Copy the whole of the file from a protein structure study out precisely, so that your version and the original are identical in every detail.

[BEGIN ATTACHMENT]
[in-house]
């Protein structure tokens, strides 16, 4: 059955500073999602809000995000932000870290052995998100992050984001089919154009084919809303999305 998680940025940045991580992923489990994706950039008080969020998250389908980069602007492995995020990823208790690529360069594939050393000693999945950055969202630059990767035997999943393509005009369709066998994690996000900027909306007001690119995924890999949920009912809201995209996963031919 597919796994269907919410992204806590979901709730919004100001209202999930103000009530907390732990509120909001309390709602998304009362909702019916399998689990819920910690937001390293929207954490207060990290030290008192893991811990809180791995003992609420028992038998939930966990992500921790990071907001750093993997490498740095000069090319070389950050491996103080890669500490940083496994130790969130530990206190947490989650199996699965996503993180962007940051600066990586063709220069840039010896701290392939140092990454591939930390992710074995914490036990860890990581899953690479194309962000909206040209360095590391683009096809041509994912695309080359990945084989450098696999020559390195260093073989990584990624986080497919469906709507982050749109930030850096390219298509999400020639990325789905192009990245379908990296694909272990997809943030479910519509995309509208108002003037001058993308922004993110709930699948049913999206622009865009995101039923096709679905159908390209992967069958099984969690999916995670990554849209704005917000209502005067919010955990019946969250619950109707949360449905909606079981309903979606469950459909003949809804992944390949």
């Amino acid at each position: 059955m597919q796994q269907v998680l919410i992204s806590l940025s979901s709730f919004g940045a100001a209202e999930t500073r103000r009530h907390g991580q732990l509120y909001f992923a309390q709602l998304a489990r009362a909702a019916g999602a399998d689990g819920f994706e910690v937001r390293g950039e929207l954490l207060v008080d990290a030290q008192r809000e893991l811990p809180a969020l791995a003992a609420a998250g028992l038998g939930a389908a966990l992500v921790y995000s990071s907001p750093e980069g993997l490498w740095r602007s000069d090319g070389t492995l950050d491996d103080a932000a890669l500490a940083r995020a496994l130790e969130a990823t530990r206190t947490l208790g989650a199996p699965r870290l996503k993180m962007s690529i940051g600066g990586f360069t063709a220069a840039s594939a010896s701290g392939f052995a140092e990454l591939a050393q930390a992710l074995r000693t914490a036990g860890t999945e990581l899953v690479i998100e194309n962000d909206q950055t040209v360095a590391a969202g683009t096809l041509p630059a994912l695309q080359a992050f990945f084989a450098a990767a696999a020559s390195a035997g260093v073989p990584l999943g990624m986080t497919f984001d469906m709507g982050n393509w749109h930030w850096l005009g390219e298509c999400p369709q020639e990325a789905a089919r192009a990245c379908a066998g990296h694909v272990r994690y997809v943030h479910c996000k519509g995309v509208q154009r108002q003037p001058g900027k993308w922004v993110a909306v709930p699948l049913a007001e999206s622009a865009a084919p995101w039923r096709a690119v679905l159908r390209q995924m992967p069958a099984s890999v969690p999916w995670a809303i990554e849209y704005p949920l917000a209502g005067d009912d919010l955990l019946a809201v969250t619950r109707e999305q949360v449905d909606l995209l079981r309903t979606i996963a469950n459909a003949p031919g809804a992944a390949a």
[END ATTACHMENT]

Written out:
[in-house]
């Protein structure tokens, strides 16, 4: 059955500073999602809000995000932000870290052995998100992050984001089919154009084919809303999305 998680940025940045991580992923489990994706950039008080969020998250389908980069602007492995995020990823208790690529360069594939050393000693999945950055969202630059990767035997999943393509005009369709066998994690996000900027909306007001690119995924890999949920009912809201995209996963031919 597919796994269907919410992204806590979901709730919004100001209202999930103000009530907390732990509120909001309390709602998304009362909702019916399998689990819920910690937001390293929207954490207060990290030290008192893991811990809180791995003992609420028992038998939930966990992500921790990071907001750093993997490498740095000069090319070389950050491996103080890669500490940083496994130790969130530990206190947490989650199996699965996503993180962007940051600066990586063709220069840039010896701290392939140092990454591939930390992710074995914490036990860890990581899953690479194309962000909206040209360095590391683009096809041509994912695309080359990945084989450098696999020559390195260093073989990584990624986080497919469906709507982050749109930030850096390219298509999400020639990325789905192009990245379908990296694909272990997809943030479910519509995309509208108002003037001058993308922004993110709930699948049913999206622009865009995101039923096709679905159908390209992967069958099984969690999916995670990554849209704005917000209502005067919010955990019946969250619950109707949360449905909606079981309903979606469950459909003949809804992944390949």
């Amino acid at each position: 059955m597919q796994q269907v998680l919410i992204s806590l940025s979901s709730f919004g940045a100001a209202e999930t500073r103000r009530h907390g991580q732990l509120y909001f992923a309390q709602l998304a489990r009362a909702a019916g999602a399998d689990g819920f994706e910690v937001r390293g950039e929207l954490l207060v008080d990290a030290q008192r809000e893991l811990p809180a969020l791995a003992a609420a998250g028992l038998g939930a389908a966990l992500v921790y995000s990071s907001p750093e980069g993997l490498w740095r602007s000069d090319g070389t492995l950050d491996d103080a932000a890669l500490a940083r995020a496994l130790e969130a990823t530990r206190t947490l208790g989650a199996p699965r870290l996503k993180m962007s690529i940051g600066g990586f360069t063709a220069a840039s594939a010896s701290g392939f052995a140092e990454l591939a050393q930390a992710l074995r000693t914490a036990g860890t999945e990581l899953v690479i998100e194309n962000d909206q950055t040209v360095a590391a969202g683009t096809l041509p630059a994912l695309q080359a992050f990945f084989a450098a990767a696999a020559s390195a035997g260093v073989p990584l999943g990624m986080t497919f984001d469906m709507g982050n393509w749109h930030w850096l005009g390219e298509c999400p369709q020639e990325a789905a089919r192009a990245c379908a066998g990296h694909v272990r994690y997809v943030h479910c996000k519509g995309v509208q154009r108002q003037p001058g900027k993308w922004v993110a909306v709930p699948l049913a007001e999206s622009a865009a084919p995101w039923r096709a690119v679905l159908r390209q995924m992967p069958a099984s890999v969690p999916w995670a809303i990554e849209y704005p949920l917000a209502g005067d009912d919010l955990l019946a809201v969250t619950r109707e999305q949360v449905d909606l995209l079981r309903t979606i996963a469950n459909a003949p031919g809804a992944a390949a």